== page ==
Written in 1973, the current Syrian constitution is out of date with how Syria has changed in the last four decades, according to Nazih Maalouf, a lawyer and former judge. Syria’s 10th Five-Year Plan called for an open, social-market economy while the constitution clearly states that the country’s economic policy should be socialist. References to “socialism” and the “socialist Ba’ath party” occur 25 times in the first few pages of the constitution.

“The Baath party’s ideology defines all the articles of the constitution. Therefore, there is no use in amending the constitution by the Baath party. Other expertise in the country must be involved too.”

Maalouf said in reality the concept of citizenship rests on the political system of the state. The general concept of citizenship, he said, is stipulated in the Universal Declaration of Human Rights, but in reality this concept relies on the political systems of socialism or capitalism.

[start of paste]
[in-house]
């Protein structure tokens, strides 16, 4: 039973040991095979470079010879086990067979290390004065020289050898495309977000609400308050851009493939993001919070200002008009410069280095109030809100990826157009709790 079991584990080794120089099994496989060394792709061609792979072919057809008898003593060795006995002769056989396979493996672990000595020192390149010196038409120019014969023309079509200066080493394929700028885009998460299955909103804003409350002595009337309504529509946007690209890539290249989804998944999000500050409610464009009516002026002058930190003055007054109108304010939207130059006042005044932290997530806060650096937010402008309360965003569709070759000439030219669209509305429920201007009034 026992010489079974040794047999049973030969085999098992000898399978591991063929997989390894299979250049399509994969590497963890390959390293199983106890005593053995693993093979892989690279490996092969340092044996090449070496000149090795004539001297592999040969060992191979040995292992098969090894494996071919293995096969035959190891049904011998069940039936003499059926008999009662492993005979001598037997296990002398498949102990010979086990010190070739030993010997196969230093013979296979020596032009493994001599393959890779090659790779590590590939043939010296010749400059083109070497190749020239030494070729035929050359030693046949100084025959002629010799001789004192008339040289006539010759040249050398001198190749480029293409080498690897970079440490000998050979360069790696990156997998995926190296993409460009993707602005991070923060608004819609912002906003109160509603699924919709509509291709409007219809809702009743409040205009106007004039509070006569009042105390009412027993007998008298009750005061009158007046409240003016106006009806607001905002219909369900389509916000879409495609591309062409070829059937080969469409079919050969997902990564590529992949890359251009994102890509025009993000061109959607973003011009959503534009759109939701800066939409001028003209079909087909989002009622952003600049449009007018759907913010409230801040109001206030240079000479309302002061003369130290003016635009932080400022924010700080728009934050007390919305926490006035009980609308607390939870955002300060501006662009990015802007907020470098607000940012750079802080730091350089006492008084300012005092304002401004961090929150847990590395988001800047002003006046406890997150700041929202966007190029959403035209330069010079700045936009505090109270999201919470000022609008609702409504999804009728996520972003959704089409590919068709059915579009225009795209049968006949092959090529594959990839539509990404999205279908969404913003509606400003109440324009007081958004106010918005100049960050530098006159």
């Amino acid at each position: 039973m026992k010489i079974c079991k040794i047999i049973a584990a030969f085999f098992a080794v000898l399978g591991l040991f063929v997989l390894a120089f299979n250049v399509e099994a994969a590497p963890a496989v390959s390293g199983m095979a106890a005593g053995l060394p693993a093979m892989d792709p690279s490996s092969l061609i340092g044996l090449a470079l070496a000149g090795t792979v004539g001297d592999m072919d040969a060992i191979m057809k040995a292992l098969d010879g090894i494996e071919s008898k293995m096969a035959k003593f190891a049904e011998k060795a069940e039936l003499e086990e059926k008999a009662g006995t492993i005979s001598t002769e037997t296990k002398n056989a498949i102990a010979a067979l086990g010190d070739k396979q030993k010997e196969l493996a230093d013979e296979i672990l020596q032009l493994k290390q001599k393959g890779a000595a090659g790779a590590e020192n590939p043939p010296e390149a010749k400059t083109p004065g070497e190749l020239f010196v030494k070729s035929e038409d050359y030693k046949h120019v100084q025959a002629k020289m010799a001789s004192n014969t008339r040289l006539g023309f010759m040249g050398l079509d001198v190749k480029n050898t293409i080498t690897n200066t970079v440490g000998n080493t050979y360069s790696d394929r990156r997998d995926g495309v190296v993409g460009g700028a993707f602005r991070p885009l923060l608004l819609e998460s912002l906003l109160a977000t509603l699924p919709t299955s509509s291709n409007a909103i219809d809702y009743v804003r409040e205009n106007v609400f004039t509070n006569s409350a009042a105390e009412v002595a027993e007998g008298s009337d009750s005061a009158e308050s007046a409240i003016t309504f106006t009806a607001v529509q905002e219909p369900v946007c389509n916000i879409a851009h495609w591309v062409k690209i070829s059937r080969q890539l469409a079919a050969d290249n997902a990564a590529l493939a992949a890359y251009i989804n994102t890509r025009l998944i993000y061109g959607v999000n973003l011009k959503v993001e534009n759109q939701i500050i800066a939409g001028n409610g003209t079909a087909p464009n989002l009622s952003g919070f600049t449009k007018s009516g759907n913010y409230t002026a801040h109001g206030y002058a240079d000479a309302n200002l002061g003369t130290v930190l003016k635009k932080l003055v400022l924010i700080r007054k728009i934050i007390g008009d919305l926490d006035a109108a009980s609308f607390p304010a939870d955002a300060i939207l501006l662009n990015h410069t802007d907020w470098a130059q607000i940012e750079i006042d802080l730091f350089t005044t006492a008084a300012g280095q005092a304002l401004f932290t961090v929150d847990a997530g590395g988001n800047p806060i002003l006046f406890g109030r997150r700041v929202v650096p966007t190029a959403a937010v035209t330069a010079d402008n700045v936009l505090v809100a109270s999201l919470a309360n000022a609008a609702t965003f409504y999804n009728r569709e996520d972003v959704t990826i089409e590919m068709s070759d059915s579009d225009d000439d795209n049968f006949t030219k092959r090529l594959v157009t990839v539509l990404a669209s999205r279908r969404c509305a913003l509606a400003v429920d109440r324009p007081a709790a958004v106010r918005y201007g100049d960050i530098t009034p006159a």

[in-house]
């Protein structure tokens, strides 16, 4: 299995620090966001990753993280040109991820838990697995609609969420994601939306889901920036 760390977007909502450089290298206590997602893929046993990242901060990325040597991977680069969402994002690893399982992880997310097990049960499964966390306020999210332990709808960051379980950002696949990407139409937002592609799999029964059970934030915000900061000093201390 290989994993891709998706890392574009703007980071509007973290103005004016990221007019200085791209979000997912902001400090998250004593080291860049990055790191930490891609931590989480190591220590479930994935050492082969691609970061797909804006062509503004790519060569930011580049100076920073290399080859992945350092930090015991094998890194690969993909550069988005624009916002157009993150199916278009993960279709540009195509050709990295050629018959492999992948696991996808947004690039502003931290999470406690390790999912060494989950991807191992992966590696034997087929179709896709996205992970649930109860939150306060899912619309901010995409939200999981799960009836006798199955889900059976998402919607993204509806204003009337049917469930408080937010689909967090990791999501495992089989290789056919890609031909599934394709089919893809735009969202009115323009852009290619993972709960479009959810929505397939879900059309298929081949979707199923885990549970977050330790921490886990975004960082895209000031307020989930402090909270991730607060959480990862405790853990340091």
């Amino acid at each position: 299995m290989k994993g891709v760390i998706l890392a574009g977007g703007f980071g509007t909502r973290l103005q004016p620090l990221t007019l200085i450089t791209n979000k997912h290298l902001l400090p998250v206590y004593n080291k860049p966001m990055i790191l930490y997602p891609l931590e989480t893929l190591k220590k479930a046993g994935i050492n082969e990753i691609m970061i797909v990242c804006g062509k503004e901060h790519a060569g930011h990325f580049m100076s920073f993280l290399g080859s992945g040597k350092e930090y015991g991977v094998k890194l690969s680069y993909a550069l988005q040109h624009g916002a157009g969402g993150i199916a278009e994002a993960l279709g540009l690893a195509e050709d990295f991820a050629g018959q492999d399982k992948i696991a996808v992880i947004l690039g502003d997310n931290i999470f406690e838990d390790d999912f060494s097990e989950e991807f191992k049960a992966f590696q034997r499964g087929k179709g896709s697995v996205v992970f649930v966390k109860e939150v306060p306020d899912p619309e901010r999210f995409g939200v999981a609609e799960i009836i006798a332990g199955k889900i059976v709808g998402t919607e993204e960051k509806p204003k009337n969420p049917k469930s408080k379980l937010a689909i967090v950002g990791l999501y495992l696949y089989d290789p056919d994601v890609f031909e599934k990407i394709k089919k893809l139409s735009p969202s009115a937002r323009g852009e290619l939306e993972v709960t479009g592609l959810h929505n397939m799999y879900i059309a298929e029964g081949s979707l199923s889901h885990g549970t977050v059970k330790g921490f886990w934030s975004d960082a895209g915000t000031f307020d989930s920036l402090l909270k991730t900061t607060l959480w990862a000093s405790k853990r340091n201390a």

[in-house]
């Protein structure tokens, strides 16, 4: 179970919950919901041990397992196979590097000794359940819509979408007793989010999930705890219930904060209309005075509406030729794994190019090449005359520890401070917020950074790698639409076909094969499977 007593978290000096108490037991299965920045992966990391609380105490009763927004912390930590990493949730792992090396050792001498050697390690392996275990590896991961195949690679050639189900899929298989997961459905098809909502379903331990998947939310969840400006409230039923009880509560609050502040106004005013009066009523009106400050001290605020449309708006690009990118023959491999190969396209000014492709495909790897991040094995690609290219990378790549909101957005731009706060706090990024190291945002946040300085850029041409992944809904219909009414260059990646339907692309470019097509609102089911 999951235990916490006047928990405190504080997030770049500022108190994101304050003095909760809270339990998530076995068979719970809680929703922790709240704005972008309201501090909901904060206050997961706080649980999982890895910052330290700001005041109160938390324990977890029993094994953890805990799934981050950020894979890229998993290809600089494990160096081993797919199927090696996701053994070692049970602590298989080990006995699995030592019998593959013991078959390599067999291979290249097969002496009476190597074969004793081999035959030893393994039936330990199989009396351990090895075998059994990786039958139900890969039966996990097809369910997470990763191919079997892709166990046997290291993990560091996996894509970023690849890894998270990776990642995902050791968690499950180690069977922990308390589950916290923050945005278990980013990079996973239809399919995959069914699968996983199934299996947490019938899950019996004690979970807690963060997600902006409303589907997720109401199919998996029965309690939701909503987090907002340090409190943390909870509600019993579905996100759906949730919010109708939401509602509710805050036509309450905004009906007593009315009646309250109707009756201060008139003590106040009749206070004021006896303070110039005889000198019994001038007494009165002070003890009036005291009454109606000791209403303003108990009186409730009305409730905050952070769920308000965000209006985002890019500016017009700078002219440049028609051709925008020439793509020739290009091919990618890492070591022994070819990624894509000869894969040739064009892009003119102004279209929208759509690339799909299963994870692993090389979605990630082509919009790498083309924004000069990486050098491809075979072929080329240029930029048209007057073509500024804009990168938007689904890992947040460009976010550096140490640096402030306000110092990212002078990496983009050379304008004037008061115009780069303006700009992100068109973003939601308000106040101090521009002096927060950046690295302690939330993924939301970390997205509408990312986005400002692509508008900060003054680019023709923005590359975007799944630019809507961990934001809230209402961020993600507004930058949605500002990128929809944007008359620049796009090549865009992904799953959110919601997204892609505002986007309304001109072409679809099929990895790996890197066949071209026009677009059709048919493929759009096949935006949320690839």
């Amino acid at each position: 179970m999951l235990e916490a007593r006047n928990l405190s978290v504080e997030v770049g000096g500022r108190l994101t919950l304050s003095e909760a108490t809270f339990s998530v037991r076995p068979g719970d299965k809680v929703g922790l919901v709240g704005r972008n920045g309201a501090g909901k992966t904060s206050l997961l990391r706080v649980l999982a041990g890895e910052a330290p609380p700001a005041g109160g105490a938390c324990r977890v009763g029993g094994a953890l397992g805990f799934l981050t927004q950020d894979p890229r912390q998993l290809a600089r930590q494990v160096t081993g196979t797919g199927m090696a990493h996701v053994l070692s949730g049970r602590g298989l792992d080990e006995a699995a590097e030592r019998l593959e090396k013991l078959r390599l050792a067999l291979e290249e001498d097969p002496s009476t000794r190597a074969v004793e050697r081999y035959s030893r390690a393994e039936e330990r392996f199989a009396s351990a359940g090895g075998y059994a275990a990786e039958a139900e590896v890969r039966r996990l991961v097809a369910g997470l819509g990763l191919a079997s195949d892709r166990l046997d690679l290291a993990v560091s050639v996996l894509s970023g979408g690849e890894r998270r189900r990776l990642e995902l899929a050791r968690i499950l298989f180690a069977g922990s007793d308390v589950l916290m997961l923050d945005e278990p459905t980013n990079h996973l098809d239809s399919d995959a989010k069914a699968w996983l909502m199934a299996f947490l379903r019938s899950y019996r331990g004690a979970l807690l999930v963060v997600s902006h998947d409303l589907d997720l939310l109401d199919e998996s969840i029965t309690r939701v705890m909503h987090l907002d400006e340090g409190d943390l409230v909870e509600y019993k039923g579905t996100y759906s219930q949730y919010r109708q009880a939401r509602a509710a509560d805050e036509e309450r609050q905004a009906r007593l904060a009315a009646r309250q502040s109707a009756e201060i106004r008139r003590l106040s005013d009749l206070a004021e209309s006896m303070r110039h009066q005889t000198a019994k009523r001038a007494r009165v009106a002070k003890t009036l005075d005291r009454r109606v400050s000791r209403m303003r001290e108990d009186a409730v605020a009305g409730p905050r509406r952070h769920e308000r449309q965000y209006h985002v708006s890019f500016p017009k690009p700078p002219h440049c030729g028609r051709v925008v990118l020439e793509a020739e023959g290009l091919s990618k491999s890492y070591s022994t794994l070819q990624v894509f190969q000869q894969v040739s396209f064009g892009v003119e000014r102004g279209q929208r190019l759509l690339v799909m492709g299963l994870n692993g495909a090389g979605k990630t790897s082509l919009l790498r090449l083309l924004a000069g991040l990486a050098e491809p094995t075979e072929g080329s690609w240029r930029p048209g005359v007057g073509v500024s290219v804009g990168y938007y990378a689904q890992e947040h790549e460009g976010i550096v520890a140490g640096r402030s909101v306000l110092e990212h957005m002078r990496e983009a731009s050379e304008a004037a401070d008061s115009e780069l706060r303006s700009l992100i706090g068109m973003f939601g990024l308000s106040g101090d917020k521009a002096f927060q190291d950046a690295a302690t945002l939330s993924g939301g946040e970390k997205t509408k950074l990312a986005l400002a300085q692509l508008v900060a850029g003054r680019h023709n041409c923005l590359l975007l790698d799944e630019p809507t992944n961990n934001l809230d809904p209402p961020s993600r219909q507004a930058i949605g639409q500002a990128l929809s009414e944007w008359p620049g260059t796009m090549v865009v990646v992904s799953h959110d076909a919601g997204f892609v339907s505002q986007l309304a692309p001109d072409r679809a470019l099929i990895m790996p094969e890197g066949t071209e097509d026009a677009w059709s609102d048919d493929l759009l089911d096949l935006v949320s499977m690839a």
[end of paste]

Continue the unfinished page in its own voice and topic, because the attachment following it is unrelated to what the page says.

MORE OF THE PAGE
Ahmed Haj Suleiman, from the parliamentary Constitutional and Legislative Committee said in an interview with state television that the constitution should be read and discussed as a whole, because all articles are related to each other.

Legal experts like veteran lawyer Anwar al-Bouni and Maalouf say that country’s political and legal authorities should be involved in writing a new constitution.

“Controversy is not limited to article number 8 [the article which grants the ruling Ba’ath party a monopoly on political power in the country] which was written under exceptional circumstances. The Baath party’s ideology defines all the articles of the constitution,” Maalouf said. “Therefore, there is no use in amending the constitution by the Baath party. Other expertise in the country must be involved too.”

They also call for the separation of power between the legislature, executive and judicial authorities, to protect the rights of Syrians citizens.